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Plagiarism: Home

A crash course in everything to do with plagiarism.

Subject Index


What is plagiarism?

Plagiarism is using another's words or ideas without acknowledging that they are not yours. Plagiarism can occur at any time, regardless of intent. "I didn't mean to do it" or "It was an accident" are not acceptable excuses for plagiarism. Intent cannot be proved. The best way to make sure you don't plagiarize is to learn how to attribute your work appropriately.

Why should I care about plagiarism?

The FPU Handbook makes academic integrity a priority at the university, including strict rules against plagiarism. You can view the description of Academic Integrity in the Academic Policies section of the handbook. Consequences of violating the university's policies of Academic Integrity can range from minor to severe. Really, the easiest thing to do is to learn how to cite your work early on so you don't have to worry.

Besides the “it’s the rule” argument, consider how you might feel if someone passed your work off as their own. You might think you don’t care so much while you’re in university but consider how you’d feel out in the “real world” if someone took work you did to your boss and claimed it was their own. You’d probably be pretty angry. You worked really hard on it, after all. It probably represents a lot of time, energy, and maybe even money to you (this is also probably true of your work during university as well).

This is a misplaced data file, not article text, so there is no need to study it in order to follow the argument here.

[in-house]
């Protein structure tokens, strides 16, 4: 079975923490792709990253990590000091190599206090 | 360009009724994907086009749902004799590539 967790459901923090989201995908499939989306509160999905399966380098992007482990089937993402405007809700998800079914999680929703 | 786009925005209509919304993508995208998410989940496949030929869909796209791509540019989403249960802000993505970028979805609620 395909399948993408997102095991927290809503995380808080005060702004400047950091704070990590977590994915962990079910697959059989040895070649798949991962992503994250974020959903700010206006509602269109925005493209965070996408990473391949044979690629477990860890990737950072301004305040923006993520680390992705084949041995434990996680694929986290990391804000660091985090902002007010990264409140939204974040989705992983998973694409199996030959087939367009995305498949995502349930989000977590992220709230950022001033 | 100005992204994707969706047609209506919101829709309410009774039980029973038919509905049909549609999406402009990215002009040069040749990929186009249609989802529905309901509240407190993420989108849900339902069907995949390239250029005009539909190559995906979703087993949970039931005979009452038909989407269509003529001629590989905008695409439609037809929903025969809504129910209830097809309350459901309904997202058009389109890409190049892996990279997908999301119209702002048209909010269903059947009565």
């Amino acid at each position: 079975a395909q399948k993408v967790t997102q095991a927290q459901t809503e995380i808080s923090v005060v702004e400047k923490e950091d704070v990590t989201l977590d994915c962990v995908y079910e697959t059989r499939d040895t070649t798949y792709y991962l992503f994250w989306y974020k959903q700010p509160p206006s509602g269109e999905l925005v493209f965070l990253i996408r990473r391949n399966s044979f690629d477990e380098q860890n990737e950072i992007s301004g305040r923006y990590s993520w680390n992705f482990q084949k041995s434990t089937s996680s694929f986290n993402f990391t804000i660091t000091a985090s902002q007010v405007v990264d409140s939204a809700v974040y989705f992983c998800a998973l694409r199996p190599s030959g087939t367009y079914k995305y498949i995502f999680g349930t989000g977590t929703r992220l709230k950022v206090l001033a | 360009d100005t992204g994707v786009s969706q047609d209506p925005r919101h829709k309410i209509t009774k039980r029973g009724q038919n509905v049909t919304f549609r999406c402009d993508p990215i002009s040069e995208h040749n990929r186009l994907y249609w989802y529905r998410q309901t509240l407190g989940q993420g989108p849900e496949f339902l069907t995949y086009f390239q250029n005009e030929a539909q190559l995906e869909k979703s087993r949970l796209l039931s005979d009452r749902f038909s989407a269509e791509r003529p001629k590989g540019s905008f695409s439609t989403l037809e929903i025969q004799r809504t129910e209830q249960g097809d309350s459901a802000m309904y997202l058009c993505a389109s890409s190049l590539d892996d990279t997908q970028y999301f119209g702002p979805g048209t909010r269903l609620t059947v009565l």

Policies against plagiarism are put in place to honor, value, and protect the work that an individual does.

So how do I avoid plagiarizing?

Always cite your resources!

Content that requires a citation:

  • Direct quotations
    • Using someone else's words exactly as they appear in a resource is a direct quotation. It should always appear in quotation marks so it is discernible from the rest of your paper as someone else's words. It should also have a properly-formatted citation attached to it.
  • Paraphrasing
    • Rephrasing someone's point in your own words is called paraphrasing. Usually this happens when you are trying to condense a portion of the resource slightly by stating some of it in a simpler way. A paraphrased section of text must be accompanied by a properly-formatted citation.
  • Summarizing
    • Usually far more brief than the original resource, summaries typically pull only the main points of a resource and put them into your own words. Summarizing usually tries to briefly explain a large portion or entire portion of a resource (the difference between this and paraphrasing is the amount you are trying to condense). Summaries need to be accompanied by a properly-formatted citation.

Just not quite sure if it's plagiarism or not?

Ask your instructor, FPU's Academic Support Center, or a librarian. When in doubt, always cite it! It's better to be citing than sorry.

The Academic Support Center has created a really excellent document defining plagiarism and how to avoid it.

Simultaneously brilliant and annoying, this video is a crash course in copyright and fair use.

The Purdue OWL keeps their information on citation styles up-to-date and is a great open access resource.